Nam June Paik, Joan Jonas, Bill Viola, Jean-Luc Godard, Dara Birnbaum, Gary Hill, Bruce Nauman, Cheryl Donegan, Martha Rosler, the Vasulkas, and Vito Acconci. (These are just examples of some of the most well-known artists. The list goes on.)
How is the collection organized?
By artist. Our Online Catalogue is searchable by theme or genre, title, and artists’ name, and also includes a special archival section. We also distribute a number of special programs, thematic series, and touring exhibitions.
Upcoming EAI work to keep an eye out for:
We’ve just launched the first in what will be a series of artists’ projects created specifically for the web, Involuntary Reception by Kristin Lucas. (This web-based piece includes a video element that can be viewed with Real Player.) Also, our 30th anniversary is coming up in 2001, and among the anniversary events is an archival web project that traces EAI’s history through early documents and other ephemera, such as the very first catalogues of the collection.
The difference between video art and film art is …
usually a matter of the artist’s intent, but often a matter of context.
Do you distribute works that have been shot on film, but were edited and can only be exhibited on video?
Yes. The boundaries between video and film are very fluid at this point. We also distribute a number of artists’ super 8 and 16mm films from the 1960s and ’70s, by artists such as Bruce Nauman, Vito Acconci, and Joan Jonas that we have restored and now make available on video.
How do you decide what to add to your collection?
There is a selection process. In terms of new works, we’re looking to represent the diverse discourses of contemporary art and media. We’re also actively working to add (and often preserve) major bodies of historical works from the late ’60s and early ’70s, so that this important alternative art and cultural history won’t disappear. In recent years we’ve added early works that weren’t previously in distribution, by artists such as Hannah Wilke and Ana Mendieta, among many others,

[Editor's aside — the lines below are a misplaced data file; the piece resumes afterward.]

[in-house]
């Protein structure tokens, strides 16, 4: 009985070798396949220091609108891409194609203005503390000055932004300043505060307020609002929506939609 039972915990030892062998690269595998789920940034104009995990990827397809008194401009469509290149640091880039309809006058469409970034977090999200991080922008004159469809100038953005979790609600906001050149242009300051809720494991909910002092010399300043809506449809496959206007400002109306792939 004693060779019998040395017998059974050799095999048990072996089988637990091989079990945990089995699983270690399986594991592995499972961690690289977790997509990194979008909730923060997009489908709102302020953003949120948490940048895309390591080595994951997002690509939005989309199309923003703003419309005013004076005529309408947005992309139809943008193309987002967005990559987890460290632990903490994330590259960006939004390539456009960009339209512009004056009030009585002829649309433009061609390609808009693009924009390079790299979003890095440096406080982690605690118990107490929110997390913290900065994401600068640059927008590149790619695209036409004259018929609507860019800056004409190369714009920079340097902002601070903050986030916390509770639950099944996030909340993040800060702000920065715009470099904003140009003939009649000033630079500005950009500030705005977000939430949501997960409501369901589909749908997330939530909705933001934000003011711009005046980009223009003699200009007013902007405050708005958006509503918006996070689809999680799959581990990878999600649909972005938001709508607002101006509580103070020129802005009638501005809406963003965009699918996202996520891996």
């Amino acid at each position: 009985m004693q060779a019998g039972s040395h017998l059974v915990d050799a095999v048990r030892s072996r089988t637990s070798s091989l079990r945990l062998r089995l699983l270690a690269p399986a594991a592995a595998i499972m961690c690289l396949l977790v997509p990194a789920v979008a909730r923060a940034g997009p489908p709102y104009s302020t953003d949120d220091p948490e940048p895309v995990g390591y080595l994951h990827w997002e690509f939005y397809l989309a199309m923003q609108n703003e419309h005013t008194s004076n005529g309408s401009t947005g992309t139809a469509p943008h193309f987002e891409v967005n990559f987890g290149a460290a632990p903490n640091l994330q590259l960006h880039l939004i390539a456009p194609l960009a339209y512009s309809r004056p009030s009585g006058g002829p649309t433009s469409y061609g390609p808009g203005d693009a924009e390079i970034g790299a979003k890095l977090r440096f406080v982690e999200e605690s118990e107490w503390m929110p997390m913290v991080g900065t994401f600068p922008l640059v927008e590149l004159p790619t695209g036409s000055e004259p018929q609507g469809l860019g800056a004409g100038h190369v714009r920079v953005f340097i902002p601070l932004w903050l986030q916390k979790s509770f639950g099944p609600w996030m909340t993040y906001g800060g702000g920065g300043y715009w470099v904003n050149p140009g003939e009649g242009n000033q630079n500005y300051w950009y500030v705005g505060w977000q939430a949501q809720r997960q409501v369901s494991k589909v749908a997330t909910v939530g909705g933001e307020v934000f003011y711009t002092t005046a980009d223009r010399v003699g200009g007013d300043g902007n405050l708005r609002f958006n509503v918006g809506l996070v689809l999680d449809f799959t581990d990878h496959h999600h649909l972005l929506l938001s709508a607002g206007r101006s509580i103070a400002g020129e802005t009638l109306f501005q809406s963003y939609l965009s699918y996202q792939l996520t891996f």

Most unusual place an EAI title has shown:
Two exceptional sites come to mind: the Sony JumboTron screen above Times Square, and inside the Biosphere, when it was still supposedly a self-sustaining environment!
Where do you find your titles, and how should makers approach you for consideration?
We’re always looking at work and going to exhibitions and festivals. We also have quarterly reviews of submissions—we ask that artists send a VHS compilation of work, along with contextual materials such as a bio, reviews, etc., and a SASE.
Range of production budgets of titles in your collection:
The range is dramatic and typical of the different approaches that characterize artists’ video. We have super-low-budget tapes made by artists who perform in front of a camera in real time (e.g. early performance works by artists such as William Wegman or more recent works by artists such as Ursula Hodel), or use in-camera edits, such as George Kuchar. On the other hand, we also have works that were commissioned as international television productions.
What’s your basic approach to releasing a title?
In general, our strategy is to highlight new works in a special section of our web site, to represent the work in catalogue materials, email updates, and “new works” presentations. Our Screening Room plays an important role in our ability to introduce new works to curators, educators, and other programmers.